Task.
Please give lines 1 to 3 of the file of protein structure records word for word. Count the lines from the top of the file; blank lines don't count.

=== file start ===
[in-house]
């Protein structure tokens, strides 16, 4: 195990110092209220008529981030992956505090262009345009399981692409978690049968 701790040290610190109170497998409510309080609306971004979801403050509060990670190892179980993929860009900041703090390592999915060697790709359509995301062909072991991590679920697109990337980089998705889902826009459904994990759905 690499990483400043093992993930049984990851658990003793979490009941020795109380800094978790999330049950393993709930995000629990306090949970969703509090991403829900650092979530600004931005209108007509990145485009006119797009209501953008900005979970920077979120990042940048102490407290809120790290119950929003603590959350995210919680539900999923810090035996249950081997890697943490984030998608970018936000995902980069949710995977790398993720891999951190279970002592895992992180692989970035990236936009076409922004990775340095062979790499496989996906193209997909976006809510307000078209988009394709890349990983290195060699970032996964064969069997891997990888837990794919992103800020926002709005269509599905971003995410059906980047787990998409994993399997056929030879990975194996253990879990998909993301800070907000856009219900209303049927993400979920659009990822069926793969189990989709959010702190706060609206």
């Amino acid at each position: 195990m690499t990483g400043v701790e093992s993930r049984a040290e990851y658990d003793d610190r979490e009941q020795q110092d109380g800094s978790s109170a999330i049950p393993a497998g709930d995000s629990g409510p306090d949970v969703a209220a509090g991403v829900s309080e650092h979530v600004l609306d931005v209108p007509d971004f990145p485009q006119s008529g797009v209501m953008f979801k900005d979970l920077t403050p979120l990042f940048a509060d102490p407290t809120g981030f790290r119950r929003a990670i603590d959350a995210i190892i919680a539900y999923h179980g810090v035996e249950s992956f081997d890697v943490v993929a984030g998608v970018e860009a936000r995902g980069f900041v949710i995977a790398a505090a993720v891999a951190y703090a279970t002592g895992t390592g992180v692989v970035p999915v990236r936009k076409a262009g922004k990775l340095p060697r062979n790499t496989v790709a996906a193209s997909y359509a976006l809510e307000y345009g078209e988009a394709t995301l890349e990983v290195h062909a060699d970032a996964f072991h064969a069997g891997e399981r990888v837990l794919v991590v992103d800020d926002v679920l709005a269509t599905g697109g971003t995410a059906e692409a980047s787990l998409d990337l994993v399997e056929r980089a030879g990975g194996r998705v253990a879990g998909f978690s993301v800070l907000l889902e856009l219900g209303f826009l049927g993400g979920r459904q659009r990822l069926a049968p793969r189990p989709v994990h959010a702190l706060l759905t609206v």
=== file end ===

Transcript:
[in-house]
């Protein structure tokens, strides 16, 4: 195990110092209220008529981030992956505090262009345009399981692409978690049968 701790040290610190109170497998409510309080609306971004979801403050509060990670190892179980993929860009900041703090390592999915060697790709359509995301062909072991991590679920697109990337980089998705889902826009459904994990759905 690499990483400043093992993930049984990851658990003793979490009941020795109380800094978790999330049950393993709930995000629990306090949970969703509090991403829900650092979530600004931005209108007509990145485009006119797009209501953008900005979970920077979120990042940048102490407290809120790290119950929003603590959350995210919680539900999923810090035996249950081997890697943490984030998608970018936000995902980069949710995977790398993720891999951190279970002592895992992180692989970035990236936009076409922004990775340095062979790499496989996906193209997909976006809510307000078209988009394709890349990983290195060699970032996964064969069997891997990888837990794919992103800020926002709005269509599905971003995410059906980047787990998409994993399997056929030879990975194996253990879990998909993301800070907000856009219900209303049927993400979920659009990822069926793969189990989709959010702190706060609206």
């Amino acid at each position: 195990m690499t990483g400043v701790e093992s993930r049984a040290e990851y658990d003793d610190r979490e009941q020795q110092d109380g800094s978790s109170a999330i049950p393993a497998g709930d995000s629990g409510p306090d949970v969703a209220a509090g991403v829900s309080e650092h979530v600004l609306d931005v209108p007509d971004f990145p485009q006119s008529g797009v209501m953008f979801k900005d979970l920077t403050p979120l990042f940048a509060d102490p407290t809120g981030f790290r119950r929003a990670i603590d959350a995210i190892i919680a539900y999923h179980g810090v035996e249950s992956f081997d890697v943490v993929a984030g998608v970018e860009a936000r995902g980069f900041v949710i995977a790398a505090a993720v891999a951190y703090a279970t002592g895992t390592g992180v692989v970035p999915v990236r936009k076409a262009g922004k990775l340095p060697r062979n790499t496989v790709a996906a193209s997909y359509a976006l809510e307000y345009g078209e988009a394709t995301l890349e990983v290195h062909a060699d970032a996964f072991h064969a069997g891997e399981r990888v837990l794919v991590v992103d800020d926002v679920l709005a269509t599905g697109g971003t995410a059906e692409a980047s787990l998409d990337l994993v399997e056929r980089a030879g990975g194996r998705v253990a879990g998909f978690s993301v800070l907000l889902e856009l219900g209303f826009l049927g993400g979920r459904q659009r990822l069926a049968p793969r189990p989709v994990h959010a702190l706060l759905t609206v």